I was also able to help oversee the move by organizing which boxes and furniture ended up where. It turned out that it was really helpful having one point-person that wasn’t carrying boxes, but rather solely focused on making sure everything ended up in the spot we had planned.

Plus, getting each box into the correct room was super helpful towards keeping me involved in the unpacking process. I highly recommend this point-person/direction technique, pregnant or not! I didn’t have to bring a certain box to a specific room for unpacking, which meant the boxes were already there, which made getting set up in our new house a lot more efficient!

Hiring movers ended up being necessary.

Although I felt like I contributed a lot before, during and after moving day, I don’t want to give anyone an unrealistic expectation that you’ll be able to do everything on your own, given how intense moving a home truly is. I can honestly say that hiring Helpers as a part of our Hybrid Move was the best investment we could have ever made, pregnant or not. We needed them that day and appreciated their help more than we could have ever anticipated.

Having them to do all of the heavy lifting took the responsibility off of my husband, but it also kept me from feeling bad about not being able to help him with the big stuff. Our Helpers were able to pick up all of our stuff from the old house and bring it to our new house in less than three hours!

My husband and I weren’t stressed at all, which made the process a lot more enjoyable and probably kept the baby healthier. I would definitely recommend hiring help, regardless of whether you’re pregnant or not. But if you are expecting a little one, I have firsthand experience that this is money well spent.

Leaving my old home was harder than I thought it was going to be.

Okay, I blame this part on my pregnancy a little. But in all actuality, the emotional roller coaster that came with leaving our old house will probably be the case for many of you even if you aren’t pregnant. Leaving our old house for the last time was a lot harder than I ever expected.

My husband and I bought this house when we got married and I guess I always pictured we’d someday bring our baby home here. But we were already outgrowing this 1,000 square foot house well before we got the exciting baby news.

Cue all the tears here!

I guess the baby was the excuse we needed to finally make the move. But that still didn’t make leaving this house any easier, and whatever your own circumstances are, it might not be easy for you either. The good news is that the sadness didn’t last too long because there were exciting things ahead.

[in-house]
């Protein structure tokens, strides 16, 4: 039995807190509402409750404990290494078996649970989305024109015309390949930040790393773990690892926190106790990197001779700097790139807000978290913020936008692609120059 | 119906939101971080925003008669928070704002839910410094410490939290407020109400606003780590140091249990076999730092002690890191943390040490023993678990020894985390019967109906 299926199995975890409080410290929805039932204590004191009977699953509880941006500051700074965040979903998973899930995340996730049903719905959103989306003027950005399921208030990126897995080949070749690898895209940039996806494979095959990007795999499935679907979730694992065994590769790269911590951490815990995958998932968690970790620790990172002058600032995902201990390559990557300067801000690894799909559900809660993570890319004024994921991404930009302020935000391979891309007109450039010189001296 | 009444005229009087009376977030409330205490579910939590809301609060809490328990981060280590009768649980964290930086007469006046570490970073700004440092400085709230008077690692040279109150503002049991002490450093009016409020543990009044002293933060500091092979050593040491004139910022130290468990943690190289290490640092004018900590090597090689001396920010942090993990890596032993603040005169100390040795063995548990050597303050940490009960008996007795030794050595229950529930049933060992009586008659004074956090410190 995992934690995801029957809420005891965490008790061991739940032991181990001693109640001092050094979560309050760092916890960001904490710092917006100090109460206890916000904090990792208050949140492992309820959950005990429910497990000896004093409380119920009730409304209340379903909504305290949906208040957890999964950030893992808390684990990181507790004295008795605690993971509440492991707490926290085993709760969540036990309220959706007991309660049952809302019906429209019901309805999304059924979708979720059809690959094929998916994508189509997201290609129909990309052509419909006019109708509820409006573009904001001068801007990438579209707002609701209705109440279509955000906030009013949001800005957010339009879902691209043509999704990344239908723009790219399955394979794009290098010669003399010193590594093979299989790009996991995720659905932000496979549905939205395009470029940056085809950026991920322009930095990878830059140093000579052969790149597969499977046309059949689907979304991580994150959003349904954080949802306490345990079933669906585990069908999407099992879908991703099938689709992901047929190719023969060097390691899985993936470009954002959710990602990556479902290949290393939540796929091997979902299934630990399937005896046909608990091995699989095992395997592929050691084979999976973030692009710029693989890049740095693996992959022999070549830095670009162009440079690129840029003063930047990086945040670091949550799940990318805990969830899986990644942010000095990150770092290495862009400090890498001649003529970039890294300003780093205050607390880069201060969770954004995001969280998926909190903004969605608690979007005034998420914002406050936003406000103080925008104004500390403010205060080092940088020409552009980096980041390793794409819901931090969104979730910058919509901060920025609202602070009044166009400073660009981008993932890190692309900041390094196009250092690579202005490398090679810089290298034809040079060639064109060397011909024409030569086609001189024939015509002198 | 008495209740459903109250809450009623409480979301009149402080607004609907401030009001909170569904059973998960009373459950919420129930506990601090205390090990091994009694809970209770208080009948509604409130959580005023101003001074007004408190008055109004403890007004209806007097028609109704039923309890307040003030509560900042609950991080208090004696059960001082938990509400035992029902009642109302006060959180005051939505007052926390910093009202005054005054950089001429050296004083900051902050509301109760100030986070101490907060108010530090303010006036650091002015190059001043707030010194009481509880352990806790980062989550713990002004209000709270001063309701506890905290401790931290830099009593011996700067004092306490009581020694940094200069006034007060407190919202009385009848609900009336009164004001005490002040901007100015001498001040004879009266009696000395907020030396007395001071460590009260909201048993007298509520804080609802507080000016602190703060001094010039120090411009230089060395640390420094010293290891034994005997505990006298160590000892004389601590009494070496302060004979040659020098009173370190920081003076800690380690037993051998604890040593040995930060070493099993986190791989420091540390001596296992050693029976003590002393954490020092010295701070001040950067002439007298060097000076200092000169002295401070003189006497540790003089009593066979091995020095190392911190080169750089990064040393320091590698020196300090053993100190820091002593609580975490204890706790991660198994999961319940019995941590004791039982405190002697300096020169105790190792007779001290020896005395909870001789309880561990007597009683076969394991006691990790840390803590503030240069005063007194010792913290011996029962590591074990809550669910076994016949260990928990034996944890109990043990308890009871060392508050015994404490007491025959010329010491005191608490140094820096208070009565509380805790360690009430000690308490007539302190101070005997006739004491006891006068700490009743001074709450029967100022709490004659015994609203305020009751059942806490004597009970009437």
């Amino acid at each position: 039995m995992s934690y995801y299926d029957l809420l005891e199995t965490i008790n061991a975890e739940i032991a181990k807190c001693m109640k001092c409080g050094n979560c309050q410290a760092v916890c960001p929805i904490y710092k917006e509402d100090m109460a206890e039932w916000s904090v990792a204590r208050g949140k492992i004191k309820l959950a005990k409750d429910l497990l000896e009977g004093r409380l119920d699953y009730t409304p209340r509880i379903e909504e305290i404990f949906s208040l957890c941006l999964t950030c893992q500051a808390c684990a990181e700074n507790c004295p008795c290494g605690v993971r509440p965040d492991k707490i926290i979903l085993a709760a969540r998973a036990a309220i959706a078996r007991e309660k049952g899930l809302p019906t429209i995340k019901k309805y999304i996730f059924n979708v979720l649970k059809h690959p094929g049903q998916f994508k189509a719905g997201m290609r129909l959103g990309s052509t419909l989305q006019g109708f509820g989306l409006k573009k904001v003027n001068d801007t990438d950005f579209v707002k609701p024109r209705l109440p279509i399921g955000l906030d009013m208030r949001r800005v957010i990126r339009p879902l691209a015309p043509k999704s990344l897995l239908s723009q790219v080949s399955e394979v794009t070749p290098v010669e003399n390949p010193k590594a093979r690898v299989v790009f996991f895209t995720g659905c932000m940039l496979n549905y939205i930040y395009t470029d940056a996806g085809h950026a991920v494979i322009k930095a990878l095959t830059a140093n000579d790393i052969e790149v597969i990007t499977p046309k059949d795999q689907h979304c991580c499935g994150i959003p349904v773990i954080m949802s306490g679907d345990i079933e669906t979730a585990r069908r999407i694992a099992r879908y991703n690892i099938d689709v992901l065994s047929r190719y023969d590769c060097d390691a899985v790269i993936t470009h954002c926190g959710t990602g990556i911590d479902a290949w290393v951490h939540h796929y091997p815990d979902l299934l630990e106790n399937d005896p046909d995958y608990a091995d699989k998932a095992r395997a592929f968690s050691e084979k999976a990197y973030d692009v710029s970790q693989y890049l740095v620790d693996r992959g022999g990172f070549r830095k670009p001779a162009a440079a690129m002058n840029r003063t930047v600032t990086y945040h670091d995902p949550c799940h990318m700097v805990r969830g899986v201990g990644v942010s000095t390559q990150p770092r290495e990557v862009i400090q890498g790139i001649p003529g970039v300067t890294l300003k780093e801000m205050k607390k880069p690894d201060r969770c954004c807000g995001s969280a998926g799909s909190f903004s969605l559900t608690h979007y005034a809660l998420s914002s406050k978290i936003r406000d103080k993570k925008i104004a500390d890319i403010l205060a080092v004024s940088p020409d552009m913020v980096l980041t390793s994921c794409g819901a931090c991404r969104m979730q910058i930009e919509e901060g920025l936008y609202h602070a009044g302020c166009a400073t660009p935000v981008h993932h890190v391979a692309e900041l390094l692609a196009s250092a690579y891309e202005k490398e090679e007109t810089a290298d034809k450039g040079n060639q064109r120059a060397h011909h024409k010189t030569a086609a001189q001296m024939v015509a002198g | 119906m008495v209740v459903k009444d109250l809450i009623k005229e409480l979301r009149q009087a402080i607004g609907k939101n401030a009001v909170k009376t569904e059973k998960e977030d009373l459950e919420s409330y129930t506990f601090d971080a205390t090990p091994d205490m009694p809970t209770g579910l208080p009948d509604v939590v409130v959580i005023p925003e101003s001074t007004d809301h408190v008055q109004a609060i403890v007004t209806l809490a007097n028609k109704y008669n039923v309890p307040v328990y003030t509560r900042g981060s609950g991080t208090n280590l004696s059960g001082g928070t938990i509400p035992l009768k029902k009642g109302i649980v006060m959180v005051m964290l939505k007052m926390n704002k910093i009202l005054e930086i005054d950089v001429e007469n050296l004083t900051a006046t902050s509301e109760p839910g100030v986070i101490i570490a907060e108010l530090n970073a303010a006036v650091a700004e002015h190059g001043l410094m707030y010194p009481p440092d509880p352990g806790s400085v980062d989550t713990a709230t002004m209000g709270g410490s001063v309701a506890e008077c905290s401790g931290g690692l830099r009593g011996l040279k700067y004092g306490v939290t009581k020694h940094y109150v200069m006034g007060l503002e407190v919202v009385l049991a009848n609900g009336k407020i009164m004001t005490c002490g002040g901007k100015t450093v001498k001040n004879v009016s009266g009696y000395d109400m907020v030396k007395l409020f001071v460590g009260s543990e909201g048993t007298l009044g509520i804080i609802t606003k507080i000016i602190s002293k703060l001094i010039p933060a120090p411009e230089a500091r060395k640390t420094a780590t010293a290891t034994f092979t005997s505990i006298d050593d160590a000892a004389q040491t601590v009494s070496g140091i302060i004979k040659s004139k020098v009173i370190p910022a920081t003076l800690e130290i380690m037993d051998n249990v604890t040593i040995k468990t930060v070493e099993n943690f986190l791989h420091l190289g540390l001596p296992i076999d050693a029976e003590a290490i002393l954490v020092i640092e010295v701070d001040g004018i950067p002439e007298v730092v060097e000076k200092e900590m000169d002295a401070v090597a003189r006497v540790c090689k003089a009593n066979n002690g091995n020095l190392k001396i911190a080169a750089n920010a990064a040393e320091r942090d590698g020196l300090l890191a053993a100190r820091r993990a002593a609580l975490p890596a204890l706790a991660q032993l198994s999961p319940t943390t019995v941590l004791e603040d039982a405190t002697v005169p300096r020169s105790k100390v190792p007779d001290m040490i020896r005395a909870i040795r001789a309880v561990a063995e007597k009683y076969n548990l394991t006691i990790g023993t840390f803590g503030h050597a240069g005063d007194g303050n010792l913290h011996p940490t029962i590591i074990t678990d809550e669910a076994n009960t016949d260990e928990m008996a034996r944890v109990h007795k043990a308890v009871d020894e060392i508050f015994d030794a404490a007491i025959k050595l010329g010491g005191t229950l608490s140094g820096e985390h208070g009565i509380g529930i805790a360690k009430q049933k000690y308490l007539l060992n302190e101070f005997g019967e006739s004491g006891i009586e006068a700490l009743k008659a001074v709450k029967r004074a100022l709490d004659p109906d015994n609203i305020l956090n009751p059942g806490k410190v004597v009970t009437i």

Starting fresh was amazing.

Those exciting things? Starting a new journey by preparing the new house for your new family! The nesting phase is no joke and may come at the perfect time if you’re pregnant and moving, like me.

I’ve been able to get so much done in the new house because of the baby deadline that is coming closer. Sure, setting up a new house is a ton – especially while pregnant –  but I’m feeling a constant fire under me to get as much done as possible so we’re settled in before the baby arrives.

Of course, I still need to be conscious of my body’s limits, and you should be too. I’m working hard to stay busy throughout my second and now third trimester. Thanks to all that hard work, I survived moving while being pregnant and now I am so thankful we were able to get the move out of the way before the baby comes. Now I can’t wait to invite our new baby into our new home!

Pregnant Woman Taken off the Job, Sues

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[Synopsis: A pregnant worker is taken off the job, but the EEOC says civil rights trump safety.]

Safety on the job should always be a top priority. Though in some cases our vigilance can backfire on us.

According to Business and Legal Resources (BLR), a North Carolina moving company will have to pay a fine and take steps to prevent discrimination against pregnant employees. Why? Because the company considered it unsafe for a female packer to perform her duties while pregnant.

In a statement by the Equal Employment Opportunity Commission (EEOC) we hear that the employee in question was told by her doctor that it was safe for her to continue working as a packer, but a company executive made the decision to take her off the job “because of her size,” further stating, apparently, that she “looked terrible.”

Rude opinions aside, the executive was acting outside the law when he took the employee off the job. They may have been acting in the pregnant employee’s best interests – and perhaps in the interests of those around her – but the EEOC successfully argued that the decision violated certain pregnancy-related provisions of the Civil Rights Act of 1964.

This one incident, of course, is only the tip of the employment law iceberg. Lucky for us BLR offers website links to several safety-related handbooks, downloads and resources. Dig in and poke around to learn more about what to do when ‘safe’ and ‘legal’ clash.

And please. “Terrible?”  Not shaving, not showering, not doing laundry, maybe. Being pregnant does not look terrible.